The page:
2. The Covid-19 pandemic has shaken up the global economy and drained public budgets by reducing States’ tax revenues – while the needs for direct financing support to the vulnerable population and businesses have expanded dramatically. It has also significantly increased the speed of digitalisation of our economies. All of these developments have not only made the existing socio-economic inequalities more visible, but also bear the risk of further deepening them unless comprehensive policy changes are undertaken rapidly. These existing socio-economic inequalities have led to public resentment against social and fiscal injustices. Indeed, our States can no longer tolerate tax avoidance by businesses – be it rent-seekers or digital enterprises – to the detriment of public budgets in so many countries. Digitalisation has facilitated tax avoidance, contributing to digital enterprises’ business models to prosper at the expense of other “traditional” businesses. A similar wedge is also created as rent-seekers, who wish to dodge regulations to shift profits/rents geographically.
3. In this context, we must also recall that the global digital economy consumes over 12% of global electricity and is expanding further very fast with a huge carbon footprint which undermines action against climate change: as the OECD points out, “70% of all energy-related CO2 emissions across G20 and OECD countries are completely untaxed”.Note It is high time to fix this aberration, and our States should heed the OECD’s advice on co-ordinating fiscal instruments for carbon pricing (Amendment G). We should moreover welcome the signature of an updated co-operation agreement (Memorandum of Understanding) between the Council of Europe and the OECD in December 2020, which confirms both Organisations’ mutual interest in promoting shared values and objectives, inter alia, in relation to sustainable development and taxationNote(Amendment B).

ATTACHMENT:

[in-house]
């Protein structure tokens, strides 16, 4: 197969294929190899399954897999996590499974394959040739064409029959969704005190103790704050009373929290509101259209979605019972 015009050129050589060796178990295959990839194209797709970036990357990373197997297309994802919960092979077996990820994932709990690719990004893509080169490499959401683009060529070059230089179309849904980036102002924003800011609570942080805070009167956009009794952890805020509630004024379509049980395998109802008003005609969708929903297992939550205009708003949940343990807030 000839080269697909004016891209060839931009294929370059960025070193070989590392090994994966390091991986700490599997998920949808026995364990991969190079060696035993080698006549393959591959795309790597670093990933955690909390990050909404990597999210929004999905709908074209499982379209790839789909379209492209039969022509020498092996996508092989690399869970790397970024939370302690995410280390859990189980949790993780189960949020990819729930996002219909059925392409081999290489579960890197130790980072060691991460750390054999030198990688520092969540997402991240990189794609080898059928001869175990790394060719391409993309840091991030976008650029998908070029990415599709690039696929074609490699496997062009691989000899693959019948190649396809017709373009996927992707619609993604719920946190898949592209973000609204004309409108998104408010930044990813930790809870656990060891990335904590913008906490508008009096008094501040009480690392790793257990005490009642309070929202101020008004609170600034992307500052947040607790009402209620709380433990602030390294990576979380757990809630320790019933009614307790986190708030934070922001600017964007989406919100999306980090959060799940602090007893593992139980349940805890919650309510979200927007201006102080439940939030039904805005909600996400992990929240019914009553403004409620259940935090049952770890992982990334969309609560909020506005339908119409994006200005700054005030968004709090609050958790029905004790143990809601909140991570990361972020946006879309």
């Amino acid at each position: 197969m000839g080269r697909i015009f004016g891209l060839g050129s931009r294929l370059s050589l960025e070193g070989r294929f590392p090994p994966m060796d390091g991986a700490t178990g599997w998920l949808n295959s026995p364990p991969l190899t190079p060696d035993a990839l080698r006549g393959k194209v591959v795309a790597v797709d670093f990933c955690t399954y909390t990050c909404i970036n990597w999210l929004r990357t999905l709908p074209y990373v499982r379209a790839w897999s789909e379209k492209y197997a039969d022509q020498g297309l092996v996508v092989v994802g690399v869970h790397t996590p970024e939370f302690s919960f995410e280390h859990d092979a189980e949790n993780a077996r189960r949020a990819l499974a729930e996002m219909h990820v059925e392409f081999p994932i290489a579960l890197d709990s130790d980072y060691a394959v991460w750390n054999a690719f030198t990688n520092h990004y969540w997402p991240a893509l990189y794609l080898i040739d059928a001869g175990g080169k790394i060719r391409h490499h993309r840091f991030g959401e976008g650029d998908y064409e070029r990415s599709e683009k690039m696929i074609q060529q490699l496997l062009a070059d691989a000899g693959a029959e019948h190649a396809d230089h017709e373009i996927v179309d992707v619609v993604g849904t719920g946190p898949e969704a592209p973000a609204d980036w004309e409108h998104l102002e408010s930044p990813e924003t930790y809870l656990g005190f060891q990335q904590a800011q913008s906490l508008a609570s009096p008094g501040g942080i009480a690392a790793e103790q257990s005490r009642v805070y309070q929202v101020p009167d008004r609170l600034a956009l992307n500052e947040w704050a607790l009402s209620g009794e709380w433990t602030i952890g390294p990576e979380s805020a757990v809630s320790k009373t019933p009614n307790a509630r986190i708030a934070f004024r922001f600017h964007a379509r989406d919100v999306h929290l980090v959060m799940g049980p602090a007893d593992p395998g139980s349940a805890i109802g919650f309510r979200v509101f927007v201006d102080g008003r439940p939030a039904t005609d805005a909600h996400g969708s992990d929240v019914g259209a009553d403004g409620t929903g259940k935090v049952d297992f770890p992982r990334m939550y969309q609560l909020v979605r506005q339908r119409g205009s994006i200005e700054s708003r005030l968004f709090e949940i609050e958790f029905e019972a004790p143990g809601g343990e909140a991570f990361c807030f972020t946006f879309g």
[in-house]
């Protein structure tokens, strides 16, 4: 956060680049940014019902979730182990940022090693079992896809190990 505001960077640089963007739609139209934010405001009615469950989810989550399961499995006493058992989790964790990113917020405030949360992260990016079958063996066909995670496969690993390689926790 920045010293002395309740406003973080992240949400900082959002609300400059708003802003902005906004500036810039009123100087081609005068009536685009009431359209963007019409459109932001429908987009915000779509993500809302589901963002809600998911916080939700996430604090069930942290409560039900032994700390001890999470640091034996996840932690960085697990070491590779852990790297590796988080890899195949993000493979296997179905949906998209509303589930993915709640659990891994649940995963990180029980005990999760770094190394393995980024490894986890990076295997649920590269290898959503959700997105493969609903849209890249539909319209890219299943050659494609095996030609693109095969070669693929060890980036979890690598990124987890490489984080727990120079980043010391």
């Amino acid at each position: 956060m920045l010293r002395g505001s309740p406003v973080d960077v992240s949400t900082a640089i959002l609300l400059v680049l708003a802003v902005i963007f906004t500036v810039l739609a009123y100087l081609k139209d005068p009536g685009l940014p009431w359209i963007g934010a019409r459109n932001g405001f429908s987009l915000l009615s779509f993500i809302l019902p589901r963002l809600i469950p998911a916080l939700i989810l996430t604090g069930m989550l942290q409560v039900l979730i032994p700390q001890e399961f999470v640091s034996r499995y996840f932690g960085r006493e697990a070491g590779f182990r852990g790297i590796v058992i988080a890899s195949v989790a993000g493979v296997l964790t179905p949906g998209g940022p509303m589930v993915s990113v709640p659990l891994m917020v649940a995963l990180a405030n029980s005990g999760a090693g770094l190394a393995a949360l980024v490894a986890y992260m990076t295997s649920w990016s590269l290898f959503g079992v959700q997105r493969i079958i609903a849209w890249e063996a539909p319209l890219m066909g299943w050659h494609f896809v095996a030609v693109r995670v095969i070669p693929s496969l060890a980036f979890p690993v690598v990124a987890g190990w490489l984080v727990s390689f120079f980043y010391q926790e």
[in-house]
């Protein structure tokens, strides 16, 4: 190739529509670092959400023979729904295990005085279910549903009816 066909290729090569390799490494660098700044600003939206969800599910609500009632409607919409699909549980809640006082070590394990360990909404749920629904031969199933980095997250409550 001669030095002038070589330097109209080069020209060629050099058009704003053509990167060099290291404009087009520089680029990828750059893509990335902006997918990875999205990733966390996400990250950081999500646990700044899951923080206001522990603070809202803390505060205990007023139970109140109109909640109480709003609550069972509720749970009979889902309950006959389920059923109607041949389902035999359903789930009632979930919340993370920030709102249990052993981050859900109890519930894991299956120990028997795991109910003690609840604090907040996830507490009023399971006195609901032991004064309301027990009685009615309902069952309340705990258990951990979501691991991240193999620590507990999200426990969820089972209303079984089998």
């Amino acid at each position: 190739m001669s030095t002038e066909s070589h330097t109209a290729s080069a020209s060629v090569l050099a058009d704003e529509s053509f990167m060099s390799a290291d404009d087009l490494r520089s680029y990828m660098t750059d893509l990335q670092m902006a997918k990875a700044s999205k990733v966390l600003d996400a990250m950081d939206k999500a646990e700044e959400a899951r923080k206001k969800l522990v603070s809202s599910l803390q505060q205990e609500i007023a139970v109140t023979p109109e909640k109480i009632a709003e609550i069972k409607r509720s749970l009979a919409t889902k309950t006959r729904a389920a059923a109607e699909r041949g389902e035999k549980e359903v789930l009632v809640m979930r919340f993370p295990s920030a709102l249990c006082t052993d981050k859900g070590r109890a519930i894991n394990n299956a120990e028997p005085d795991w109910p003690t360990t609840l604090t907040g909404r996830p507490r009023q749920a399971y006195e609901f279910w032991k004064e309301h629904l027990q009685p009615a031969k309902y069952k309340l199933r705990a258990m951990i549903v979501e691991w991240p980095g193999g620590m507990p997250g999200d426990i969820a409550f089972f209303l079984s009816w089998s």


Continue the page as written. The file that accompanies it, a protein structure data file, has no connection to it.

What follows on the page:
4. The OECD’s economic assessmentNote shows that closing digital taxation loopholes through a multilateral and inclusive agreement (of 139 countries as of February 2021) “could increase global corporate income tax revenues by about USD 50-80 billion per year” or more (about USD 60-100 billion per year) when “taking into account the combined effect of [tax] reforms” and reduced harms from corporate tax competition among countries. Importantly, implementing the OECD proposals of the Inclusive Framework under Pillar One of the future agreement would allow to reallocate taxing rights on about USD 100 billion of profits of digital giants from a few beneficiary countries to a much broader circle of countries. Moreover, adapting the international tax system to the digital age would better ensure a level playing field between digitalised enterprises and other companies. We could call it digital tax justice.